More Happy Than Not - 2015 Reading Challenge
Aaron Soto has a lot going for him, and a lot against him. While he's surrounded by a great group of friends and has a quirky artist girlfriend by his side, he's also still mourning the death of his father (who took his own life) and recovering from a stupid suicide attempt of his own. When his girlfriend leaves for a few weeks, Aaron meets a guy named Thomas and they start to hang out. Slowly, he starts to pull away from his childhood friends in favor of spending time with the new one. Things are starting to change for Aaron. His feelings for his girlfriend are disappearing, and he can't stop thinking about Thomas. Meanwhile, there are all these protests going on around his home because of a new institute called Leteo, which can apparently erase people's bad memories in order to give them a better life. When Aaron finally confesses his feelings to Thomas, the hurt and rejection that follow make him desperate to erase it all and start over. But what if erasing your memories doesn't really get rid of who you are?
A book set in high school
There is no better way to put yourself in someone else's shoes than by reading a book.
The main character in More Happy Than Notprobably couldn't be more different from me if he tried, except in one very important way -- he likes men.
That might be a little bit of a spoiler, but if you've heard anything about this book at all, you probably already know. That's because Adam Silvera's debut novel is not only a New York Times bestseller, but it's also being lauded as one of the most poignant, touching coming out stories in modern fiction, and I would have to say I agree.
If you can, set aside any prejudices you might have to read this book. No matter what you think about poverty, suicide, homosexuality, underage drinking, sex, and psychology -- set it all aside and read this book. There is so much inside it that is needed in our society today, messages that need to be conveyed, stories that must be told.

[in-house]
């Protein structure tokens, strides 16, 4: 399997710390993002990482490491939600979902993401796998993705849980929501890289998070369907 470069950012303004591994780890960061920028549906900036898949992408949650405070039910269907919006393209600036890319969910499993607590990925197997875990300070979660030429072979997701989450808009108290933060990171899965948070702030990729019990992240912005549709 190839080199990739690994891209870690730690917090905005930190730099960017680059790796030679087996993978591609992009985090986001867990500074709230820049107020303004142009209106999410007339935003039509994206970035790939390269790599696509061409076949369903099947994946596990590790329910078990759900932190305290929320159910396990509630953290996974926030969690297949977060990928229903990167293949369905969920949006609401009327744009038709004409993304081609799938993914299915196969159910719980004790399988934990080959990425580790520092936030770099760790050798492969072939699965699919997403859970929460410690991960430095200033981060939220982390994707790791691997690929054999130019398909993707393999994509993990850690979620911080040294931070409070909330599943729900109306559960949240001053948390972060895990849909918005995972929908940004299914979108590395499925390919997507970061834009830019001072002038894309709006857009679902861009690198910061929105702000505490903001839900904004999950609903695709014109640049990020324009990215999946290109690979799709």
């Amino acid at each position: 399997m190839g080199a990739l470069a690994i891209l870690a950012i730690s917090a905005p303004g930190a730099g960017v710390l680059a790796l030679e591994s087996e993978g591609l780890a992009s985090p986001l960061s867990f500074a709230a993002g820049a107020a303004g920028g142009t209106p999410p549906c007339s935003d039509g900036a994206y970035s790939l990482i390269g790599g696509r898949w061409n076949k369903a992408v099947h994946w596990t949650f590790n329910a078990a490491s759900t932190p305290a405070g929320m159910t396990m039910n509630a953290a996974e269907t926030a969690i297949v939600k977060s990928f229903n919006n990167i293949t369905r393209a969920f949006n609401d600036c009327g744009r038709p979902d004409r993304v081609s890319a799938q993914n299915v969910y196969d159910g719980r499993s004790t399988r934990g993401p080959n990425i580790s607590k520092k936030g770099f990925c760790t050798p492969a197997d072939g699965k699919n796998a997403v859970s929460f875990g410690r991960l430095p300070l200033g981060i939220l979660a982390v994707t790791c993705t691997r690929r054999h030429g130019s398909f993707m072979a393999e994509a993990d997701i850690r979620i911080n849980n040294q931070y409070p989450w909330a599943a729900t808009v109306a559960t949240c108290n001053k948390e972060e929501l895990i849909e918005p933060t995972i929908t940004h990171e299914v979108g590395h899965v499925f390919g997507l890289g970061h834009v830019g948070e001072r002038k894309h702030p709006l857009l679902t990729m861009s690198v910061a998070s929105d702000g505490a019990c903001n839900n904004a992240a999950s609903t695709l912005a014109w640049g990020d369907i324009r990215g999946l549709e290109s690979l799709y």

It deals with young love, confusion, heartache, finding out who you are, and my favorite -- the power of memories. I love reading books that mess with characters' minds and consider the possibilities of experimentation on the brain (after all, I wrote one). This does all of that, and deals with the pain and trauma of growing up in the most beautiful, relatable way.
Silvera writes about rejection in a way that I always wished I could after a crappy breakup. His character sees the world in much the same way I do when I'm heartbroken and feeling alone: ugly, broken, but still worth living in -- no matter how bad it gets.
“Sometimes pain is so unmanageable that the idea of spending another day with it seems impossible. Other times pain acts as a compass to help you get through the messier tunnels of growing up. But the pain can only help you find happiness if you can remember it.”
For everyone who thinks that your memories are the only things that make you who you are, maybe you're right. But Silvera poses the question: what if you're wrong? What if who you are, what you like, and what you want in life are all ingrained in you? What if things really wouldn't be easier if you could erase all the hurt in your past? If everything happens for a reason, then maybe we should accept the things that happen to us -- good and bad -- and learn from them in whatever way we can.
More Happy Than Not is bold, brash, and something completely different. For that reason alone, I highly recommend it -- but it's also written with such empathy, care, and life-affirming humor. It's a really special book. I hope you enjoy it.